The spiritual gift is the preaching and teaching of the gospel – to make known to them more fully the blessings of the gospel. They would see through Paul not a demonstration of his own power, but a demonstration of the power of the gospel. He says in v.13, “in order that I might have a harvest among you, just as I have had among other Gentiles.” This harvest is a harvest of souls – the conversion of sinners into children of God by bringing them to a knowledge of Christ. This ties back to v.5, where through Christ we receive grace and apostleship to call people to the faith, for his name’s sake. The more people we win to Christ, the more God is glorified. For every person that is harvested for Christ’s sake, that number will be added to the multitude who will sing praises to God on the day he comes again. And we don’t always have to be in the pulpit to preach the gospel, but we meet students on campus, visit homes or meet people on the streets, and even there we can preach the gospel.

Notice also in v.12, “that you and I may be mutually encouraged by each other’s faith.” Paul was not just going there to encourage them, but he would also be encouraged by their faith. Paul planned on stopping by in Rome on his way to Spain (Rom 15:28). He wanted to reach the ends of the earth, and Spain would be near the Western edge of the Roman Empire. As he would encourage those in Rome, they would also encourage him by their faith – they would be able to pray for him, and maybe even send him an offering to take with to Spain. Nonetheless, they would be mutually encouraged by each other’s faith. Heb 10:24 says, “And let us consider how we may spur one another on toward love and good deeds, not giving up meeting together, as some are in the habit of doing, but encouraging one another – all the more as you see the Day approaching.” A great preacher (Spurgeon again) said, “Christians grow rich by exchange of spiritual gifts, but I’m afraid some have become very poor because they do not engage in spiritual trading with one another...Oh for more Christian communion! – when we blend our mutual faith we are comforted together, each believer grows stronger as they cheer each other on in the Lord!”

Paul was obligated to both Greeks and non-Greeks, both to the wise and the foolish – basically he was obligated to all people. That is why he was so eager to preach the gospel to those who are in Rome. This obligation came out of a thankfulness for the gospel and a faith in God who loved him. When we grant someone a favor, they are often obliged out of thankfulness to return the favor. Last week I stayed in the office until 8pm, helping to fix an error that was caused on the network side. The network administrator I was working with felt thankful, and offered to send me a bottle. It was a nice gesture, but I politely declined. God has granted us something much more incomparable, and priceless – he has granted us salvation for our souls. We are obligated to God, because we are thankful for the riches of his grace and mercy. We are also faithful to God, because sometimes preaching the good news will cause us suffering or persecution, and we are tempted to be ashamed, but we have faith that God’s thoughts are higher than ours, so we delight in suffering, if it is suffering justly under God’s will...also because we know on that day, we will receive a greater reward for our suffering. One of my favorite verses in Romans is 13:8, “Let no debt remain outstanding, except the continuing debt to love one another, for whoever loves others has fulfilled the law.”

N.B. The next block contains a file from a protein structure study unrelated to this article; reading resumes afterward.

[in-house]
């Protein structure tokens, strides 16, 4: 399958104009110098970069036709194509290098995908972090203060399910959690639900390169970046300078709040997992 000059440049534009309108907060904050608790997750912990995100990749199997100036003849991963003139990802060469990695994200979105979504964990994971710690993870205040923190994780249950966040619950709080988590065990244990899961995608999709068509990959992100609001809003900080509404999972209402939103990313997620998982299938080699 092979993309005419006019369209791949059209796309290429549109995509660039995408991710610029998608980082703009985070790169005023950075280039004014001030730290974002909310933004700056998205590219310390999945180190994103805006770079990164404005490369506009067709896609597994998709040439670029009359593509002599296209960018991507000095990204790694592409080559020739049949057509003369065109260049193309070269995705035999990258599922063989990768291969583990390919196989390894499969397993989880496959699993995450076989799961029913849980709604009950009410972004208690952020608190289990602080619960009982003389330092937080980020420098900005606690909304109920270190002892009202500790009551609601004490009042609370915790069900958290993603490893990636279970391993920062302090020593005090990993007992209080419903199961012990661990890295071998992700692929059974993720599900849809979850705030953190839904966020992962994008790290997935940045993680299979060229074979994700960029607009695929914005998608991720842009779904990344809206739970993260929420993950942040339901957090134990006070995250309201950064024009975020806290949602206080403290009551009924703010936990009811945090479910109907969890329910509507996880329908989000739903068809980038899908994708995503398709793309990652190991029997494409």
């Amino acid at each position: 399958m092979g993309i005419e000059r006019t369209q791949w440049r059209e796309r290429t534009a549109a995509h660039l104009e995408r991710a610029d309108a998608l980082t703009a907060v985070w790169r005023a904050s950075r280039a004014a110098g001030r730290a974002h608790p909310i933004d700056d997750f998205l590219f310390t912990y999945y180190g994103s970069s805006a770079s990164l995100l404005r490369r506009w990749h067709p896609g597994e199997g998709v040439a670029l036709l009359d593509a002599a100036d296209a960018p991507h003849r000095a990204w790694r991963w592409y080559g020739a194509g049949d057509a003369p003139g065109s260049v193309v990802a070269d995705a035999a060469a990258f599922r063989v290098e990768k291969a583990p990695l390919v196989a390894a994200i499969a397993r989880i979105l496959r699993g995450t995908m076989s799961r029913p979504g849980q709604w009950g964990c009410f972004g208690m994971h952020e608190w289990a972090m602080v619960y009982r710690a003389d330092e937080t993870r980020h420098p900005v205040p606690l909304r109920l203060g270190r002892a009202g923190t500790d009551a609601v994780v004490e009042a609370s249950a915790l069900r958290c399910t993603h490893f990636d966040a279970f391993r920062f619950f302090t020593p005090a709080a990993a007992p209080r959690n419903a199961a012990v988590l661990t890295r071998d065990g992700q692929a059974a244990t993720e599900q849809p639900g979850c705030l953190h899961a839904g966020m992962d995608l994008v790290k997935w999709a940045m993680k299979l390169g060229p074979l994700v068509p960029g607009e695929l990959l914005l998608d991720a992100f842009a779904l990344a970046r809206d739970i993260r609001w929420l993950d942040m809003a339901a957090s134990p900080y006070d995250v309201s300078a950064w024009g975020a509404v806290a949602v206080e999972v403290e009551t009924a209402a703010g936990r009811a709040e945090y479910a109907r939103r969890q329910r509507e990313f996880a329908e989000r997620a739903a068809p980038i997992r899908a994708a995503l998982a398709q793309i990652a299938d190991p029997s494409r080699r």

We talked about the gospel. We talked about the working out of the gospel in our lives. Now, let’s look at the power behind the gospel. Paul has now finished his introduction, and moving into the main point of the whole letter. Usually, the main point is found near the end or the conclusion – but the main point of this letter is found here in the first chapter in v.16 and 17, especially v.17. Can we please read v.16, “For I am not ashamed of the gospel, because it is the power of God that brings salvation to everyone who believes: first to the Jew, then to the

Gentile.” The gospel is a stumbling block. For those who do not believe, they think it is foolishness. God? Sin? Jesus? Resurrection? They think it’s all a joke or fairytale. But for those who do believe, it’s salvation: it’s the power and wisdom of God (See 1 Cor 1:23). It’s not man’s wisdom, but God’s wisdom. It’s not man’s gospel, but God’s gospel. The salvation we receive is accomplished fully by God – he alone is mighty to save, and he alone is strong to deliver. Salvation is complete deliverance from sin and death. Through the gospel, we are saved from sin, we are saved from death, and this means that our souls are granted eternal life. This is the good news, and this is the gospel.